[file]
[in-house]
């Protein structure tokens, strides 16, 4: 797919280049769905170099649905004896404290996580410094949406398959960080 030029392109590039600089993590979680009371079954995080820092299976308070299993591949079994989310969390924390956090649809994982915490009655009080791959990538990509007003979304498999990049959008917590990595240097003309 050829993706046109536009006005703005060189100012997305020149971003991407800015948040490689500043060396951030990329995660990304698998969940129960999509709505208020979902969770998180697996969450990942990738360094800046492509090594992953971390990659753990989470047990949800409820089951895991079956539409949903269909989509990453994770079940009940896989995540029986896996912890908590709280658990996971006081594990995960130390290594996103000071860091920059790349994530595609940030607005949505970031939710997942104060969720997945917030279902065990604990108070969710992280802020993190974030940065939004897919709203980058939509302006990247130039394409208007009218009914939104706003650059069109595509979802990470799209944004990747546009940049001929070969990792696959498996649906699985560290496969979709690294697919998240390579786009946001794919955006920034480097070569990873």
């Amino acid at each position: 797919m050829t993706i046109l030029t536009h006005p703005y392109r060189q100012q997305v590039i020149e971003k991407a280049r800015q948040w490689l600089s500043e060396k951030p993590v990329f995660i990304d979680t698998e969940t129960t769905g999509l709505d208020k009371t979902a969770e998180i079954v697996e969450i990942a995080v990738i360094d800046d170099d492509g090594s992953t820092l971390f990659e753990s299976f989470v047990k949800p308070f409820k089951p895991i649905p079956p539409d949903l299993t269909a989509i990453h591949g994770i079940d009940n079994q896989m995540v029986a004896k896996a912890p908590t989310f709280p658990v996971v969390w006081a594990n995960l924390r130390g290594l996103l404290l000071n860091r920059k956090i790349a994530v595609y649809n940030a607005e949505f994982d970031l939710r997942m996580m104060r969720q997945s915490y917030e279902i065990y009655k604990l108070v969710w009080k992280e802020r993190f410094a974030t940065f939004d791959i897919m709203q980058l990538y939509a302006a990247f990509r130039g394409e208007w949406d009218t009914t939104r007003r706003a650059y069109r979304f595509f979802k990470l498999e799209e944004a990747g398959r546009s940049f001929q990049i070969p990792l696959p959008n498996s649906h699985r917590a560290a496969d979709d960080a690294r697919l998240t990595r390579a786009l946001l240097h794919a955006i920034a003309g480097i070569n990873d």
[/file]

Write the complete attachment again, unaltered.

[in-house]
């Protein structure tokens, strides 16, 4: 797919280049769905170099649905004896404290996580410094949406398959960080 030029392109590039600089993590979680009371079954995080820092299976308070299993591949079994989310969390924390956090649809994982915490009655009080791959990538990509007003979304498999990049959008917590990595240097003309 050829993706046109536009006005703005060189100012997305020149971003991407800015948040490689500043060396951030990329995660990304698998969940129960999509709505208020979902969770998180697996969450990942990738360094800046492509090594992953971390990659753990989470047990949800409820089951895991079956539409949903269909989509990453994770079940009940896989995540029986896996912890908590709280658990996971006081594990995960130390290594996103000071860091920059790349994530595609940030607005949505970031939710997942104060969720997945917030279902065990604990108070969710992280802020993190974030940065939004897919709203980058939509302006990247130039394409208007009218009914939104706003650059069109595509979802990470799209944004990747546009940049001929070969990792696959498996649906699985560290496969979709690294697919998240390579786009946001794919955006920034480097070569990873």
């Amino acid at each position: 797919m050829t993706i046109l030029t536009h006005p703005y392109r060189q100012q997305v590039i020149e971003k991407a280049r800015q948040w490689l600089s500043e060396k951030p993590v990329f995660i990304d979680t698998e969940t129960t769905g999509l709505d208020k009371t979902a969770e998180i079954v697996e969450i990942a995080v990738i360094d800046d170099d492509g090594s992953t820092l971390f990659e753990s299976f989470v047990k949800p308070f409820k089951p895991i649905p079956p539409d949903l299993t269909a989509i990453h591949g994770i079940d009940n079994q896989m995540v029986a004896k896996a912890p908590t989310f709280p658990v996971v969390w006081a594990n995960l924390r130390g290594l996103l404290l000071n860091r920059k956090i790349a994530v595609y649809n940030a607005e949505f994982d970031l939710r997942m996580m104060r969720q997945s915490y917030e279902i065990y009655k604990l108070v969710w009080k992280e802020r993190f410094a974030t940065f939004d791959i897919m709203q980058l990538y939509a302006a990247f990509r130039g394409e208007w949406d009218t009914t939104r007003r706003a650059y069109r979304f595509f979802k990470l498999e799209e944004a990747g398959r546009s940049f001929q990049i070969p990792l696959p959008n498996s649906h699985r917590a560290a496969d979709d960080a690294r697919l998240t990595r390579a786009l946001l240097h794919a955006i920034a003309g480097i070569n990873d």